(Second of three parts)
One fruit that couldn’t handle this year's rainfall was the cherry, and Jim Kent’s crop was almost completely wiped out because of heavy rains that occurred only three to four days before Locust Grove Fruit Farm was to start the cherry harvest.
“We had a beautiful crop of cherries, but we lost 90 to 95 percent of them,” Kent said. “They split open.”
So, in the cherries’ case, water was both a blessing (earlier rain = bountiful crop) and a curse (later rain = cracked cherries).
But Kent was thankful; the situation could have been worse.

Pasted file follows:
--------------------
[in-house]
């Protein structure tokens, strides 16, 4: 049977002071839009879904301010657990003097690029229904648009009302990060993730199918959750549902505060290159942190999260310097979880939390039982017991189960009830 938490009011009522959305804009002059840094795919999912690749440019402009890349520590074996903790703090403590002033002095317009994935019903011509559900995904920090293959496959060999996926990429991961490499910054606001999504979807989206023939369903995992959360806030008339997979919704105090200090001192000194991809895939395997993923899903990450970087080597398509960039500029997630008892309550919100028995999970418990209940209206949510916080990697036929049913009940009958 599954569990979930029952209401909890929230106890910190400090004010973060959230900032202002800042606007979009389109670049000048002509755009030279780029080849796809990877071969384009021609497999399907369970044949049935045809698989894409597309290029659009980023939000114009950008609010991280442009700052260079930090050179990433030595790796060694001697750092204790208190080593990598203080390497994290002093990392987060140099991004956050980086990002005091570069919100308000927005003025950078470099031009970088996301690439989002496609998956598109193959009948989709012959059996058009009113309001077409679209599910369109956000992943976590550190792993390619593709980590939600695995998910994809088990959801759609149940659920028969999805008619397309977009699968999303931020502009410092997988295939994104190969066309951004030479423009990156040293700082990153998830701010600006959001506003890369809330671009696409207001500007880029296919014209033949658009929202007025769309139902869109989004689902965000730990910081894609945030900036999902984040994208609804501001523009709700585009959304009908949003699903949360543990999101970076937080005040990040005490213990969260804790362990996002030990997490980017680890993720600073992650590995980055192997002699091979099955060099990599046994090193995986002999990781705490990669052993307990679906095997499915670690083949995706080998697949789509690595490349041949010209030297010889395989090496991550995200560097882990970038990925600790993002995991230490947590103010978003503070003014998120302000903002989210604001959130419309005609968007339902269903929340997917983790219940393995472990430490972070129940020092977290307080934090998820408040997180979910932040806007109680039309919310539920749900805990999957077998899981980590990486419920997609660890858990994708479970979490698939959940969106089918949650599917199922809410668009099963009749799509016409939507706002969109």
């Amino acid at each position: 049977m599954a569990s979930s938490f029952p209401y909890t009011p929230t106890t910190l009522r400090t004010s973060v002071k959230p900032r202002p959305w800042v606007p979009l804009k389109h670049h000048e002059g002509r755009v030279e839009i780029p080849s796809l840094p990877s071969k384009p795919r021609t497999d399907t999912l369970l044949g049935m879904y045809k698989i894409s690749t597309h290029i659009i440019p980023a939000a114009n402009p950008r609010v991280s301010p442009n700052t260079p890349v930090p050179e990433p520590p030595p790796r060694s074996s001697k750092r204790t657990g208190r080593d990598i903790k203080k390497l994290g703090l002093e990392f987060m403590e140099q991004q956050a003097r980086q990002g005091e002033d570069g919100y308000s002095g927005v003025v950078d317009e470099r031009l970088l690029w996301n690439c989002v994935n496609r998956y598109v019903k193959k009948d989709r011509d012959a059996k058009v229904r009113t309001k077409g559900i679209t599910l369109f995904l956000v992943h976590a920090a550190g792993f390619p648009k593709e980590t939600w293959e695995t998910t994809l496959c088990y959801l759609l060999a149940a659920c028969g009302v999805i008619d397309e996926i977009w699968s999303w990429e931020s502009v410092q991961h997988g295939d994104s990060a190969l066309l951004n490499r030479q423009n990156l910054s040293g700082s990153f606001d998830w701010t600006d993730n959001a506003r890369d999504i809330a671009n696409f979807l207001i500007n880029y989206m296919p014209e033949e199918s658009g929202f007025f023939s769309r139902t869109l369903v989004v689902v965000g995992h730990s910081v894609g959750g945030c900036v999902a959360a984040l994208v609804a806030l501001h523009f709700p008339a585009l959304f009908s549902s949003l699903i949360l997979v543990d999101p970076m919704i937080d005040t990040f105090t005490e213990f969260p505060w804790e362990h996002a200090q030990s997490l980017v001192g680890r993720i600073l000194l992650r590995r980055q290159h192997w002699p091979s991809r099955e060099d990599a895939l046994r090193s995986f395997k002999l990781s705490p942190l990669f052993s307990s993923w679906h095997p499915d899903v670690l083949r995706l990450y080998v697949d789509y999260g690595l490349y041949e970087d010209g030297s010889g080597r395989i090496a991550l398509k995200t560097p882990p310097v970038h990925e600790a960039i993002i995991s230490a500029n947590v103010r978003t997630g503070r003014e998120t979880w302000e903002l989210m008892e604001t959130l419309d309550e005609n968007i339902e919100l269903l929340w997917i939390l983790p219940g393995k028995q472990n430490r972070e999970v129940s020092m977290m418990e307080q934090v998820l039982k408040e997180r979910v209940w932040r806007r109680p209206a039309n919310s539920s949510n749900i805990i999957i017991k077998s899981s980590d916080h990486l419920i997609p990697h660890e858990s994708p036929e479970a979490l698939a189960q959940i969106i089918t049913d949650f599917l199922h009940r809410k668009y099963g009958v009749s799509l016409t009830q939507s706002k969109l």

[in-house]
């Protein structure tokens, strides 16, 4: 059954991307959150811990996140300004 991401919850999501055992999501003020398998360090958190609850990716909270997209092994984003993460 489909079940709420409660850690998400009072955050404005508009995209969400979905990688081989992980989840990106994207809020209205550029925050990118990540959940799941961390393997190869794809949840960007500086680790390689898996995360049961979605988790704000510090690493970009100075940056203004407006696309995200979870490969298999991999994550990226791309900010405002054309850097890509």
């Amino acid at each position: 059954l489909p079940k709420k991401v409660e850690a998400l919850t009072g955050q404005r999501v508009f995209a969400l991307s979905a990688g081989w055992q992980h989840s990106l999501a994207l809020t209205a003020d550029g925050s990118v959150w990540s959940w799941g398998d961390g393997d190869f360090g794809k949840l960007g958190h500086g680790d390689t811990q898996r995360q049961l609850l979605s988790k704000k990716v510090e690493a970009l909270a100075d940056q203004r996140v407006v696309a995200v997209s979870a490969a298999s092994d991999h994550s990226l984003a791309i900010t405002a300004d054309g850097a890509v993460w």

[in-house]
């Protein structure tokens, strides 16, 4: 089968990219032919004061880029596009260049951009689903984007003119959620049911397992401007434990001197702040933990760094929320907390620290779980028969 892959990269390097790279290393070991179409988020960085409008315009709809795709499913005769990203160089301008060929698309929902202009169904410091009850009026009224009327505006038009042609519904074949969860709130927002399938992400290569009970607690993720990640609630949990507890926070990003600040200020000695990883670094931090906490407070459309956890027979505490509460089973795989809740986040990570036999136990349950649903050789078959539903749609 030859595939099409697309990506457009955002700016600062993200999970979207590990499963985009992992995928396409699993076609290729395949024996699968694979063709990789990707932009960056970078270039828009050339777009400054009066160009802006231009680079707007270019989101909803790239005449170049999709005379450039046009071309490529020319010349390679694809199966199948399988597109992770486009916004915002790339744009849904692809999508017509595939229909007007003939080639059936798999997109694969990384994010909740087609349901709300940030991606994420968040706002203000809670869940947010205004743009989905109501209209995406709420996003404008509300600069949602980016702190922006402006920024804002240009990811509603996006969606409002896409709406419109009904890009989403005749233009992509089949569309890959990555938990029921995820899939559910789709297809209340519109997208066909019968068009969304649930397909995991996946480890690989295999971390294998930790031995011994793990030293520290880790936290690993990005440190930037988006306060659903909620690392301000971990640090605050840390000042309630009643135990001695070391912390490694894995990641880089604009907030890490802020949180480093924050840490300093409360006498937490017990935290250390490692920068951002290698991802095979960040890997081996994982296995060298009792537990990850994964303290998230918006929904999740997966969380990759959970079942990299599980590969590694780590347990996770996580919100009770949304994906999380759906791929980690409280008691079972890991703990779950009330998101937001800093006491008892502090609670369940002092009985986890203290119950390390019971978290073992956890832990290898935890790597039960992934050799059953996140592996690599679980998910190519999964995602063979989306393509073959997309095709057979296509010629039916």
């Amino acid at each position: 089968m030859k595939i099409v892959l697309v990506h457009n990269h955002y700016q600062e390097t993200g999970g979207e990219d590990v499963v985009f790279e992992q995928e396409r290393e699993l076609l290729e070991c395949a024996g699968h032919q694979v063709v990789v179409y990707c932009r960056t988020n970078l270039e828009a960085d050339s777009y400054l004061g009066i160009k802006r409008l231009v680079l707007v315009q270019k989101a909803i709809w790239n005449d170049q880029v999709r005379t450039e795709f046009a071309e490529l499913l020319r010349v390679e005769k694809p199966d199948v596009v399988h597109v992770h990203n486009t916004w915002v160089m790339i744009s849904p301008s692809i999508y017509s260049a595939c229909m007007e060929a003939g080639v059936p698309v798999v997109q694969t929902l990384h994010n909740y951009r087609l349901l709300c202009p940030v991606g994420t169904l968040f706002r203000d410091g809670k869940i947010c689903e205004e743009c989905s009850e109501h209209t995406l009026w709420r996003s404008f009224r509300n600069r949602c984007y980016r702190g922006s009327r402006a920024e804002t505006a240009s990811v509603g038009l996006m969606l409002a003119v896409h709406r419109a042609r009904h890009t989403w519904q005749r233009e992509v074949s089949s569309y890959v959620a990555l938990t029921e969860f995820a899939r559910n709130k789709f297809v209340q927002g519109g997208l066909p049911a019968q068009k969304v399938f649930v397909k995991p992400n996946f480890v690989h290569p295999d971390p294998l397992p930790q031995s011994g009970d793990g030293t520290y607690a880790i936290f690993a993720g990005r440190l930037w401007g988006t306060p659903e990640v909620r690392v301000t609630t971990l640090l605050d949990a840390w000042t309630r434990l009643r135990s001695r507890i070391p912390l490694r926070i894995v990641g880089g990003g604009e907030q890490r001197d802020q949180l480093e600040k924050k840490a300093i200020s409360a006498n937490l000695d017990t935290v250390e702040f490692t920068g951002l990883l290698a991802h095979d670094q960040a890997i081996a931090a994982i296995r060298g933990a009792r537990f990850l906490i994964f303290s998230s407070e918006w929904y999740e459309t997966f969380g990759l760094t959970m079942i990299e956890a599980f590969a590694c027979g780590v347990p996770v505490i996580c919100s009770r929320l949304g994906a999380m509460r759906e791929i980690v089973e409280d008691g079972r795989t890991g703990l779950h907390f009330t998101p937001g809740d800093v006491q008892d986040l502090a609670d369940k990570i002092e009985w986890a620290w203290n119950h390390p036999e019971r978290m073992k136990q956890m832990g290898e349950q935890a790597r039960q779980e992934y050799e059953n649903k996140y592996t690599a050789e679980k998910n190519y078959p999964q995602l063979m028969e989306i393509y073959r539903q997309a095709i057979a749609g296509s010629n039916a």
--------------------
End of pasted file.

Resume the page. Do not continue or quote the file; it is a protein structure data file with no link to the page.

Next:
“We were lucky,” he said. “We didn’t get hit by hail, like a lot of people around us.”
Hail causes dents in apples, a surface blemish that doesn’t affect flavor, but is a blemish nonetheless.
“People want perfect fruit,” Kent said.
(Is that a conditioned by-product of what we see in supermarkets?)
As for apples, how they fared depended on each variety’s characteristics. For example, the Winesap, a great apple for snacking, has a thick skin. However, the inelastic thick skin cracked when the Winesaps got bigger than normal because of this year's extra water.
And then there’s another can of worms (literally) that Kent has to deal with.
“Rain means more than just rain,” Kent said, “since there are certain bugs that thrive in that environment.”
More on Kent's growing pains tomorrow.